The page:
The Wongs, five generations since immigration: treasuring family legacy and values in America

The Wong Family I

Aged hands roll over sticky anise cookie dough as the afternoon sunlight casts a stream across the kitchen countertop. Junior Hannah Dimock stands beside her grandmother, Mary Wong, watching intently over her shoulders. Across the room, Dimock’s mother slides a fresh-baked tray out of the oven just as her father sneaks a bite.

This image parallels one decades earlier during the Great Depression: In a smaller home situated within a largely-white community in Beloit, Wisconsin, Dimock’s great-grandmother Yee Shee stands in her kitchen as the neighboring Antonsen family from Sweden teaches her the recipe of a lifetime — one that would eventually be passed down to her children and become beloved by all her future generations. 

Across the room, Mary and her older siblings Helen, Harry and Frank entertain themselves watching their mother cook, but noticeably, there is no father in the room; Yee Shee’s husband, Charles Wong, had passed away unexpectedly trying to prevent a brawl in their family restaurant, the Nan King Lo, which, despite being beloved by the community, was later sold by Yee Shee to support her children financially.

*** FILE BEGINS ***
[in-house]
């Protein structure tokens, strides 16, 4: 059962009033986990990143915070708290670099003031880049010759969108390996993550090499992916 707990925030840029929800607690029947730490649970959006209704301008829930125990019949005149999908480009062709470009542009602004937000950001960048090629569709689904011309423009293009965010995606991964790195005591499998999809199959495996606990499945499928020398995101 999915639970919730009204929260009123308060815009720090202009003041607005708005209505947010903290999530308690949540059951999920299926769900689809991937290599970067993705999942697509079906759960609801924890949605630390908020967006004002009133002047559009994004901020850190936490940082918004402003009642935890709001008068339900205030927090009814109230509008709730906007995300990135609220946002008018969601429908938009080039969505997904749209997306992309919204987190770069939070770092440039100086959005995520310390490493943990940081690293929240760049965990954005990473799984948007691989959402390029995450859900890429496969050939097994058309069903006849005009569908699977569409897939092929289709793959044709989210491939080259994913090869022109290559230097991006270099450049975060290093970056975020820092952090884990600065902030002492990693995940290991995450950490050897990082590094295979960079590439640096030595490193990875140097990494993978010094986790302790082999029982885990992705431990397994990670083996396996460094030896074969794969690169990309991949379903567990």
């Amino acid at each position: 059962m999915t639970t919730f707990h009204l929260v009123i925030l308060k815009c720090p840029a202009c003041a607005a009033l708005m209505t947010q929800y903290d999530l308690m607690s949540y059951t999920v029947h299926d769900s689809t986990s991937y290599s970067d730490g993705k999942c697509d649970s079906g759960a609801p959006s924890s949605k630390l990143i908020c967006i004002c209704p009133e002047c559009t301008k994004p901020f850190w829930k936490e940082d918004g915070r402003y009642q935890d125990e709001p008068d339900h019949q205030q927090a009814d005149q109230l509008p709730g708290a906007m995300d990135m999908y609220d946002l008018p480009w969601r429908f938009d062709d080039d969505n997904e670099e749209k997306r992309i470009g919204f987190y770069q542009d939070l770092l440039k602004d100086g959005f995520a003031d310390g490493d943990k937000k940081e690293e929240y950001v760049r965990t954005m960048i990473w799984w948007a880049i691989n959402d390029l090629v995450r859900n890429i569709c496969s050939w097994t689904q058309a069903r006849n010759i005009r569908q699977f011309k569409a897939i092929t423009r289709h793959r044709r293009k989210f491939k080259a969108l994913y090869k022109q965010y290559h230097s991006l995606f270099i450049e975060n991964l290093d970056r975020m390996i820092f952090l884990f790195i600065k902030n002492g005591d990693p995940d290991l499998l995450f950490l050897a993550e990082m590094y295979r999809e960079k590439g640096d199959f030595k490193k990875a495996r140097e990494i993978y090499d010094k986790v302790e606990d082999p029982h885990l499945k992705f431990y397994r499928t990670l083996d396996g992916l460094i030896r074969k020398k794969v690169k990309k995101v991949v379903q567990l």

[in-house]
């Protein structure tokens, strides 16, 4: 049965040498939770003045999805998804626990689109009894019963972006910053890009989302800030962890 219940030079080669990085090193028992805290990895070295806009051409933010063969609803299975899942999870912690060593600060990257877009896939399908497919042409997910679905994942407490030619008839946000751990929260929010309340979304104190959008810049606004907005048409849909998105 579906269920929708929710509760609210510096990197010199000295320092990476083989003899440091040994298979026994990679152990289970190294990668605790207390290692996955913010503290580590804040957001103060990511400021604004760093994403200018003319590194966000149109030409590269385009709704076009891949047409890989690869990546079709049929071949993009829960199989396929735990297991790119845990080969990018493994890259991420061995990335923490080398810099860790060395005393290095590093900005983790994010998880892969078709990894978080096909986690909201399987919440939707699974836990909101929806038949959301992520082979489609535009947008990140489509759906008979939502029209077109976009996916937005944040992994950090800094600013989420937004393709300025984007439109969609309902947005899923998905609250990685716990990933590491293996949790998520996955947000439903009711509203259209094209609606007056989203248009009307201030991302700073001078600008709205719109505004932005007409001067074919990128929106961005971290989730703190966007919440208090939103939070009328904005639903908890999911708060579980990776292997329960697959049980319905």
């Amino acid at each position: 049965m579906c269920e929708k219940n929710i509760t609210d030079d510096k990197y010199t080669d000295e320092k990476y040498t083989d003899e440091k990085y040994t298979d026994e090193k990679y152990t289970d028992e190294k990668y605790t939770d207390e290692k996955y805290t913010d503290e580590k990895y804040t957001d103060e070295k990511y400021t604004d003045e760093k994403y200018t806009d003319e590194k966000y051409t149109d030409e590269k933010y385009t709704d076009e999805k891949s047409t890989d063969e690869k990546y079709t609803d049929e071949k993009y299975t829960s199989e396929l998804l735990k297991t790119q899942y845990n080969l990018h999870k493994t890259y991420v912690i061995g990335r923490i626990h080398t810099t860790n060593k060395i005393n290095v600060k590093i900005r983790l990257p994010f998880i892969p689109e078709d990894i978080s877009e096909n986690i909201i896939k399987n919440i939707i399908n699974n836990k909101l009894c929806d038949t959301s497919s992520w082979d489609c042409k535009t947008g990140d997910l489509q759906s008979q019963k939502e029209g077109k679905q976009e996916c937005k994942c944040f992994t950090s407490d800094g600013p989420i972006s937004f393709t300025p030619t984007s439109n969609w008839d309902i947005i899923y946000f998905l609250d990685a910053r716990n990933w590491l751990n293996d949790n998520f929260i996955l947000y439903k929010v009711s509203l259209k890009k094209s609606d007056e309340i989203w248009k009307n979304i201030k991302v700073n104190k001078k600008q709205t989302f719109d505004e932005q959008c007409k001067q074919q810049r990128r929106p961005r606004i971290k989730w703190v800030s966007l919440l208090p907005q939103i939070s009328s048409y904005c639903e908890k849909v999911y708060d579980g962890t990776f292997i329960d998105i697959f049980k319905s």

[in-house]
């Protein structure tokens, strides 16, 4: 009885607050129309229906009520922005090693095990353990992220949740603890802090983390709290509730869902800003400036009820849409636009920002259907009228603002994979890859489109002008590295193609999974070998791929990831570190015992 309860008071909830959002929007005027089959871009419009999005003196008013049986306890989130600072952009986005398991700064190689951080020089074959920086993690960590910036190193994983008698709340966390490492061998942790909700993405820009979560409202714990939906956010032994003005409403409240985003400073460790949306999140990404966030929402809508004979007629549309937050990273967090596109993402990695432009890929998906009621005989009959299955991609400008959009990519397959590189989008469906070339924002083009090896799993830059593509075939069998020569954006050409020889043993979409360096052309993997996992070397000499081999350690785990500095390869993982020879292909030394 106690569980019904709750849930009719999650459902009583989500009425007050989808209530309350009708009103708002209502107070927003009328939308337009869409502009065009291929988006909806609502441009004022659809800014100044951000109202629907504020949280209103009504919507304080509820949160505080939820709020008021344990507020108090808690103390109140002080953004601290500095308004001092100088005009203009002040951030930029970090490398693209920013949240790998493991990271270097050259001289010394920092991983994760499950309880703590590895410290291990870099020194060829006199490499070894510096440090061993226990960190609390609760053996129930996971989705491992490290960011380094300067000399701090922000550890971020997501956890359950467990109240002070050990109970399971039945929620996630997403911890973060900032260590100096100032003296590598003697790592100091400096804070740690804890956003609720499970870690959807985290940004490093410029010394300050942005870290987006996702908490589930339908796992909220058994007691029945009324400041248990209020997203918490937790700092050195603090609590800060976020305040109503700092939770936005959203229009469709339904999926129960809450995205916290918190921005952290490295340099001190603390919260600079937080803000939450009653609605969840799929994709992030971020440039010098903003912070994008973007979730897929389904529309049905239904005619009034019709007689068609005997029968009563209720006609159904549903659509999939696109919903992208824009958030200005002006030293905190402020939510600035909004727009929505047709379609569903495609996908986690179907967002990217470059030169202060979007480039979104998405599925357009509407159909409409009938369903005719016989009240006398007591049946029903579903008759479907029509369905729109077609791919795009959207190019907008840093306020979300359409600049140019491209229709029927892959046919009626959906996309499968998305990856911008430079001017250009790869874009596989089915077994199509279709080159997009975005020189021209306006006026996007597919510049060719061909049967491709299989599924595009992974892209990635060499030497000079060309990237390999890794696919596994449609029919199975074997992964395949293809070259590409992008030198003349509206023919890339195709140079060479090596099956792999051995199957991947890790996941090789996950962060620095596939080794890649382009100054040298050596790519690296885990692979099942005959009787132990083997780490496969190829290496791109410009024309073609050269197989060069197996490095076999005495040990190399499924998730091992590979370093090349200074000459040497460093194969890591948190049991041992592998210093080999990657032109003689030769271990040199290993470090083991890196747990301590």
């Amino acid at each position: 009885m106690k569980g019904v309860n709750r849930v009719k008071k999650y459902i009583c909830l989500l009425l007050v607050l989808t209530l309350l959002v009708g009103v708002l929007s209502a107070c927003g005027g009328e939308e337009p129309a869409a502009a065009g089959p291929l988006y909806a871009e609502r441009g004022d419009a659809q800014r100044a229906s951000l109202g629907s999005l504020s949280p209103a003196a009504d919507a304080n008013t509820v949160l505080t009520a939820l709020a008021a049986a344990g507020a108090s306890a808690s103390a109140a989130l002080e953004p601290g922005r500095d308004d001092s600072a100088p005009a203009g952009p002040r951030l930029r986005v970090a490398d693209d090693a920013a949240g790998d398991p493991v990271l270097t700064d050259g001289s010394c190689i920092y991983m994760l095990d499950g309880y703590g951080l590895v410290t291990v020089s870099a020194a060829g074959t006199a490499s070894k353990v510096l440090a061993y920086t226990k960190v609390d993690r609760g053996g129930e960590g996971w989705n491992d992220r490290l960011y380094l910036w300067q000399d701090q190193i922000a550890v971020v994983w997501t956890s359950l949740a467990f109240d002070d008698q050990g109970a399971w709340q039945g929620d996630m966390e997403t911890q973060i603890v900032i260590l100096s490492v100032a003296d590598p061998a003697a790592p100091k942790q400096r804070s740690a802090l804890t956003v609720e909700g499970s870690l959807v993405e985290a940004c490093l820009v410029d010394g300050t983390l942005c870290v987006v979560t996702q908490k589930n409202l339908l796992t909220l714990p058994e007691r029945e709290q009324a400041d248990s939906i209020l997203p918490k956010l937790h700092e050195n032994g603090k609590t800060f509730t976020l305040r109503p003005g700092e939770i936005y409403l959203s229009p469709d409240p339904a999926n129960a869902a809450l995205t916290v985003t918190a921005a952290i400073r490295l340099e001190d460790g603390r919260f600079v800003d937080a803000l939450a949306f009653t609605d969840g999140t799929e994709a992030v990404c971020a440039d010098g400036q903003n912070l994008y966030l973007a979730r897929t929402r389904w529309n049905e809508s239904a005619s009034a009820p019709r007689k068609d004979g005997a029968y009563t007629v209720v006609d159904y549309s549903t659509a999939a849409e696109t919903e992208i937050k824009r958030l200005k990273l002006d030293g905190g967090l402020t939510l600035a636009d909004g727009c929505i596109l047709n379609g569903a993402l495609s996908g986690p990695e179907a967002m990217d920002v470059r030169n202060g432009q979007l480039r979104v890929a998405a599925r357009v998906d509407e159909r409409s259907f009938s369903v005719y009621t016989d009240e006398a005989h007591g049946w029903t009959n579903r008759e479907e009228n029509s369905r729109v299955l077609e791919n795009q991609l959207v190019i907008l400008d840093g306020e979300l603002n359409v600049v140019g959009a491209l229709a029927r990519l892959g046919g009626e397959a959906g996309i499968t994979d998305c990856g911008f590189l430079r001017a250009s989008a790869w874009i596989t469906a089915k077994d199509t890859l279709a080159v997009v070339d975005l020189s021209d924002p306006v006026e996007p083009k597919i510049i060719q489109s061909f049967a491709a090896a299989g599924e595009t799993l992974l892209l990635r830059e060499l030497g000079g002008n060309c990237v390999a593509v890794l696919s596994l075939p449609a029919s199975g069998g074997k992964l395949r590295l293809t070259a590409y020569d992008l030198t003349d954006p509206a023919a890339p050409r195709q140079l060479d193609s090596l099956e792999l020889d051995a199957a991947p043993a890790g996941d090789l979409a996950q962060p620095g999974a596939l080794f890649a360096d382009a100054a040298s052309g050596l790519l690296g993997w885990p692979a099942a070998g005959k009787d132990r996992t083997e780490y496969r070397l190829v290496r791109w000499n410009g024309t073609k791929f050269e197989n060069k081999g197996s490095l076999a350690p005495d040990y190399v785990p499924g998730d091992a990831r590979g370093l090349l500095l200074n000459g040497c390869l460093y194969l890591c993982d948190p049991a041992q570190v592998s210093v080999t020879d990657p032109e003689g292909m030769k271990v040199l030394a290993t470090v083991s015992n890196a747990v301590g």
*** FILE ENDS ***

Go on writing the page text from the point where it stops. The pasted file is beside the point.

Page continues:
Yee Shee was a first-generation immigrant who moved from Guangdong, China to the U.S. in 1923. Despite the prevailing societal pressures and expectations as a single mother for Yee Shee to return to her homeland with her children, she chooses to stay put and single-handedly raise her kids, hoping that the welcoming community she had established her family in would later provide a better education for her posterity.

Now, almost a century later, Yee Shee’s story has been captured by Mary Wong and Beatrice McKenzie — an emeritus professor of history at Beloit College — in the 2022 book The Wongs of Beloit Wisconsin, which stretches back 13 generations of Dimock’s family history.

As a fourth-generation immigrant descended from Yee Shee and whose parents were born in the U.S., Dimock carries on the traditional values her ancestors brought to America, while also shaping them through her first-hand experience watching her first or second-generation immigrant peers go through the cultural translation process. She has shifted her family’s traditional values towards a focus on more individual interests and freedom to explore personal passions. 

“Understanding the immigration and assimilation process has made me more conscious of the differences between the experiences and familial situations between myself and my classmates. I have the unique experience of growing up in an environment where white people are in the racial minority,” she said. “I try my best to use this experience to be more mindful of my own privilege as a white American and inform the importance of carrying on the stories of my family’s assimilation into the United States.”

Photos courtesy of Hannah Dimock, Mary Wong Palmer, and Lisa Fortsch.